John McClure (poet)

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John Peebles McClure (December 19, 1893 – February 8, 1956) was an American poet and one of the founding editors of The Double Dealer literary magazine.

Early life[edit]

John Peebles McClure was born in Ardmore, Chickasaw Nation, Indian Territory (located in Oklahoma) to John Alexander and Mary Elizabeth Peebles McClure. His mother died in 1896 and the family moved several times, finally settling in Chickasha around 1901. John attended both public and private schools before entering the University of Oklahoma in 1911. After getting his B.A. in 1915, he worked at the university library. During World War I he served in the U.S. Army cavalry and in the field artillery. After the war, he married librarian Grace Binford Smith (1918).

In 1919, the McClures moved to New Orleans, Louisiana, where they opened a bookstore. McClure also worked as a copy editor for the New Orleans Times-Picayune. He was to maintain a professional relationship with the Times-Picayune for 33 years, rising to managing editor.[1]

Literary career[edit]

McClure published his first poem in the London magazine The Egoist in 1914. His early style was influenced by William Blake, by English and Scottish ballads, and by Elizabeth lyric poetry.[1] As his reputation grew, he published in a wide range of American literary magazines, including The American Mercury and Smart Set. H. L. Mencken, co-editor of Smart Set, considered McClure the "finest lyric poet" the nation had produced in fifty years.[1] McClure's books includes Airs and Ballads (a collection of his own poems, 1918) and The Stag's Hornbook (a collection of drinking songs, 1918).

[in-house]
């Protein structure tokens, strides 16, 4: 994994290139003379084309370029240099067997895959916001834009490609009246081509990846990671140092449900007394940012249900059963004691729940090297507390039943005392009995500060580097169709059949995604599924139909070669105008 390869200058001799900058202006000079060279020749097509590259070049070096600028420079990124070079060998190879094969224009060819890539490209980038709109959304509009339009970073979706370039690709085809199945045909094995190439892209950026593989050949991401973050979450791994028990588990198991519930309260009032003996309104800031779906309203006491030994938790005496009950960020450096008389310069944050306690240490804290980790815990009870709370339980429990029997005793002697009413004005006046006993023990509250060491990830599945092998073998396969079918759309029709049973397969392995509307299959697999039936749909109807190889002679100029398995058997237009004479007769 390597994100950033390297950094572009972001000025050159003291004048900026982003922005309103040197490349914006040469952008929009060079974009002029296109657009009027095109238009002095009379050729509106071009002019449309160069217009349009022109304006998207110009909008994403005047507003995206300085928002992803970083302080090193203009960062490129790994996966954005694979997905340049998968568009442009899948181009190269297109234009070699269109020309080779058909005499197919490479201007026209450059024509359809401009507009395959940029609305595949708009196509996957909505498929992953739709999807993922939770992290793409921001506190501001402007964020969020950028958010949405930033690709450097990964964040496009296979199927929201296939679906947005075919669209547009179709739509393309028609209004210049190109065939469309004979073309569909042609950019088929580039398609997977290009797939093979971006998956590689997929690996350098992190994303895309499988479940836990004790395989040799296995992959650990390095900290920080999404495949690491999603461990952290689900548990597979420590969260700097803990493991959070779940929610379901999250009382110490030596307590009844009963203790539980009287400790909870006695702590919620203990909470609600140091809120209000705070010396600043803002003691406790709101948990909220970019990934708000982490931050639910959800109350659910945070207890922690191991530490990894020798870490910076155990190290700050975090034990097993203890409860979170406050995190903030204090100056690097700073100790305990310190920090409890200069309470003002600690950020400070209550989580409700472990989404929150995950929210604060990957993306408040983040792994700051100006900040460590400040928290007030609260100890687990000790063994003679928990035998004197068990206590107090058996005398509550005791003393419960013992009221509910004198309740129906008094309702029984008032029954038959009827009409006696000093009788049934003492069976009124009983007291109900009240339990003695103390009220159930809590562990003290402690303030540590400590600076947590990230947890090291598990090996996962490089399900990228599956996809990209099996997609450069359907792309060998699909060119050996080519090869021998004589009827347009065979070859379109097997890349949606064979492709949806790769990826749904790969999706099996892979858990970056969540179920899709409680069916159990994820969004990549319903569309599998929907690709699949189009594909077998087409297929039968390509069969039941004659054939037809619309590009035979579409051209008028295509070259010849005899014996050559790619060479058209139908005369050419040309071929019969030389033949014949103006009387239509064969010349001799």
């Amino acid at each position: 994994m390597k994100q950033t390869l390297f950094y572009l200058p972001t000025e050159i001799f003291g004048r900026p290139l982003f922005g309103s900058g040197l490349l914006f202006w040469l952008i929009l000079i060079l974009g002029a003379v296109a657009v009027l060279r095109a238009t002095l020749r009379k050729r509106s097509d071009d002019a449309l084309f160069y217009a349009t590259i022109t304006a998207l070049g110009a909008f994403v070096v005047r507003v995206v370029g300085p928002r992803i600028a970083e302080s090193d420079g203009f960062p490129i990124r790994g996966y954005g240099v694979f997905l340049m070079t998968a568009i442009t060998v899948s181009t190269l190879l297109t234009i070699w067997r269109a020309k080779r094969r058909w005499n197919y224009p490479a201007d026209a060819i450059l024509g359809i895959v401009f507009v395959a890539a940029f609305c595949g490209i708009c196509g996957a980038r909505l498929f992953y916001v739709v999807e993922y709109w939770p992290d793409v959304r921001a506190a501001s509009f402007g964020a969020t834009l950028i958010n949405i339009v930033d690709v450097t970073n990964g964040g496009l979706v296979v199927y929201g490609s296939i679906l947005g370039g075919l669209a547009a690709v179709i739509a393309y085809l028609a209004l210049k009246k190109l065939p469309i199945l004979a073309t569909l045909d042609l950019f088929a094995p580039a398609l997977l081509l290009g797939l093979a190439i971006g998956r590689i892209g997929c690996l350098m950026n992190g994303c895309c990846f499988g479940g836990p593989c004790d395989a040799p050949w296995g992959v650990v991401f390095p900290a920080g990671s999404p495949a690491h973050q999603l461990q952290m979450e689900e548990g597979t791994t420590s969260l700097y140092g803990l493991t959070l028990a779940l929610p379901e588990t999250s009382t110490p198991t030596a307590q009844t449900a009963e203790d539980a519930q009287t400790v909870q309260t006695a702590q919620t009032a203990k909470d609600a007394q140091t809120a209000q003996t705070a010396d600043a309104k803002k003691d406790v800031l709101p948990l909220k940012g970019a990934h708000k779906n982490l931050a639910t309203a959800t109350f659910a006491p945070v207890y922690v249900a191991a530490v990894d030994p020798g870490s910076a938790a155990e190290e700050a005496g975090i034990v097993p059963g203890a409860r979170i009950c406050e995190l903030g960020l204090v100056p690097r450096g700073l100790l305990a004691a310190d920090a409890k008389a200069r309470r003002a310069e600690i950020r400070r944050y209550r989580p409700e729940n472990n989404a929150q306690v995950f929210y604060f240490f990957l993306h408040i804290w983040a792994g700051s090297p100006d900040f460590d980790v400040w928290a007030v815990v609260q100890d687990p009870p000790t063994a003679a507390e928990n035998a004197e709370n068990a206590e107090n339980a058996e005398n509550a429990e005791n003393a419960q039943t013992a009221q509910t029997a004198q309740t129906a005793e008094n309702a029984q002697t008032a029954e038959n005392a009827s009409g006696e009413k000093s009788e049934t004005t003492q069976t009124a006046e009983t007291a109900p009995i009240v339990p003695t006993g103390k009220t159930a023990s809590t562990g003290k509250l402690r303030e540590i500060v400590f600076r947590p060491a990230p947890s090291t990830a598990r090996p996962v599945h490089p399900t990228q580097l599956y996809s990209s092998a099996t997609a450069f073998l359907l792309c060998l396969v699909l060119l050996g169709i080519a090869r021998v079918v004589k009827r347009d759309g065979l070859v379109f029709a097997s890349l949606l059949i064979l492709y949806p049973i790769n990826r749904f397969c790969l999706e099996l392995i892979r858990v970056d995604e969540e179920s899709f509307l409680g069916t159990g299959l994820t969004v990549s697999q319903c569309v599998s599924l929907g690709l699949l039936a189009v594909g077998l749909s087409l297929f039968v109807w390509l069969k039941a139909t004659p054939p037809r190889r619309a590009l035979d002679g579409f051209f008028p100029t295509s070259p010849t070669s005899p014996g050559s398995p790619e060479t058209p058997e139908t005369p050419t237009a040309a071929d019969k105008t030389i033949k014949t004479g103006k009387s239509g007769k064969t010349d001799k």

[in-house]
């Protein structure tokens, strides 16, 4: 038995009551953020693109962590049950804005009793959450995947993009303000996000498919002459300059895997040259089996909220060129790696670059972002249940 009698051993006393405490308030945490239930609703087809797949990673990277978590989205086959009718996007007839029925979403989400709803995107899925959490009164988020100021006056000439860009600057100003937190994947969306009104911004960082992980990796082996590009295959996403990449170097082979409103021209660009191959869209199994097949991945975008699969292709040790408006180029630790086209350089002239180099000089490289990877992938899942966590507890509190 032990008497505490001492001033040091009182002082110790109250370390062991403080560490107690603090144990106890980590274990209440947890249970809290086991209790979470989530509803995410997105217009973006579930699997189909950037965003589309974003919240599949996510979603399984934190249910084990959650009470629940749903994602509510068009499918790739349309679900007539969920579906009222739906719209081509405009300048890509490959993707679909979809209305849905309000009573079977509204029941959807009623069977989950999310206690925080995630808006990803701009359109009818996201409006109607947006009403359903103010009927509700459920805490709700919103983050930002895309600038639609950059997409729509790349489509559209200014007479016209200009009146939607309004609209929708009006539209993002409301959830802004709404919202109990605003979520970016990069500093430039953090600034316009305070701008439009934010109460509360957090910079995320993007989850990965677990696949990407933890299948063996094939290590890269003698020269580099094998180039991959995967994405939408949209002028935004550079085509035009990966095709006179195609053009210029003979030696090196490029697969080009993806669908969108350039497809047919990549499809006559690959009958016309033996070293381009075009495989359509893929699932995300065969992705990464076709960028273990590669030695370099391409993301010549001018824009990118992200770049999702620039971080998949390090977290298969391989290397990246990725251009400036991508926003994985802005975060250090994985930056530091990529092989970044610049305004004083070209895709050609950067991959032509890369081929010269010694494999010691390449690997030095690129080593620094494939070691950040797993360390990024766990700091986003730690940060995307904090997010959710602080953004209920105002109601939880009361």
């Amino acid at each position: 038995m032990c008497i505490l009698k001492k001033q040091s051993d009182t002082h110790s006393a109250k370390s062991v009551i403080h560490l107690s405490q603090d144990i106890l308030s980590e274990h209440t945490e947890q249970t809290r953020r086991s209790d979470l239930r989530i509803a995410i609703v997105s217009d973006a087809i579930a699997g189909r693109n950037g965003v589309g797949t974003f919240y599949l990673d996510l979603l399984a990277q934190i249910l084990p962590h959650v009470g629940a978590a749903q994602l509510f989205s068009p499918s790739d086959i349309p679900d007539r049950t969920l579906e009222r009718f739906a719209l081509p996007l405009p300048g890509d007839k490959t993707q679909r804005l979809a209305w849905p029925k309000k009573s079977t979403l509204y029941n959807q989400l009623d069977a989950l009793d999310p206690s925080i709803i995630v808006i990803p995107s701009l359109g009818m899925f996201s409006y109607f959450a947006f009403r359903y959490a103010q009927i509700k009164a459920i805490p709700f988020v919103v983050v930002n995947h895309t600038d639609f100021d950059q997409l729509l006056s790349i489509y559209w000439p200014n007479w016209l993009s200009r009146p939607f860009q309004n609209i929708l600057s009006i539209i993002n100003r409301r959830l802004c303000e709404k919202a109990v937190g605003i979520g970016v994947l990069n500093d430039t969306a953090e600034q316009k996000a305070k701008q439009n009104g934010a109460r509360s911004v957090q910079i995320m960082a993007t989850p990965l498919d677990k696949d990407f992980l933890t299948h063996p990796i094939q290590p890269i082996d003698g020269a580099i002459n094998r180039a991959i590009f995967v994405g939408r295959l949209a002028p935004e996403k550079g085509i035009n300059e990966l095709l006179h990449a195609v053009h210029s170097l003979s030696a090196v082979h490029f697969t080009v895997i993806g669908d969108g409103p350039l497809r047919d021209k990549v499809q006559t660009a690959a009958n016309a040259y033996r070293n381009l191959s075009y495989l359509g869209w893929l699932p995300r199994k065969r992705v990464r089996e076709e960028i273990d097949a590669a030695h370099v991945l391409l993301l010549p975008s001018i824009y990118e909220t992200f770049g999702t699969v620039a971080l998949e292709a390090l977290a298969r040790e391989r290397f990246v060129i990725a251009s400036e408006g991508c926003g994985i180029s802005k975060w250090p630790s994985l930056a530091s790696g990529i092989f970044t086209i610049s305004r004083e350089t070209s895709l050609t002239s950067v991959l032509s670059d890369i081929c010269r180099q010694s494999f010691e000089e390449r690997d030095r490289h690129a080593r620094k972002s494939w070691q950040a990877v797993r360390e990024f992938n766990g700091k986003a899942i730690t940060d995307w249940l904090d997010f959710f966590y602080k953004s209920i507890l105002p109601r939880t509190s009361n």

McClure was one of the four founding editors of The Double Dealer, a New Orleans-based literary magazine that was an early champion of William Faulkner and that published many other notable American modernist writers.[2] McClure was widely admired for the book reviews he published in the Times-Picayune and the Double Dealer.

McClure died in New Orleans on February 8, 1956.[3] He was survived by his second wife, Joyce Kavanaugh Stagg, whom he had married in 1937.[1]


  1. ^ a b c d Hanneman, Carolyn G. "McClure, John Peebles". Oklahoma Hisotorical Society's Encyclopedia of Oklahoma History.
  2. ^ Bowen, Frances Jean. "The New Orleans Double Dealer: 1921-May 1926, A Critical History." Louisiana Historical Quarterly, 39 (1956), pp. 443-56.
  3. ^ "John P. M'Clure Taken by Death." New Orleans Times-Picayune, February 9, 1956.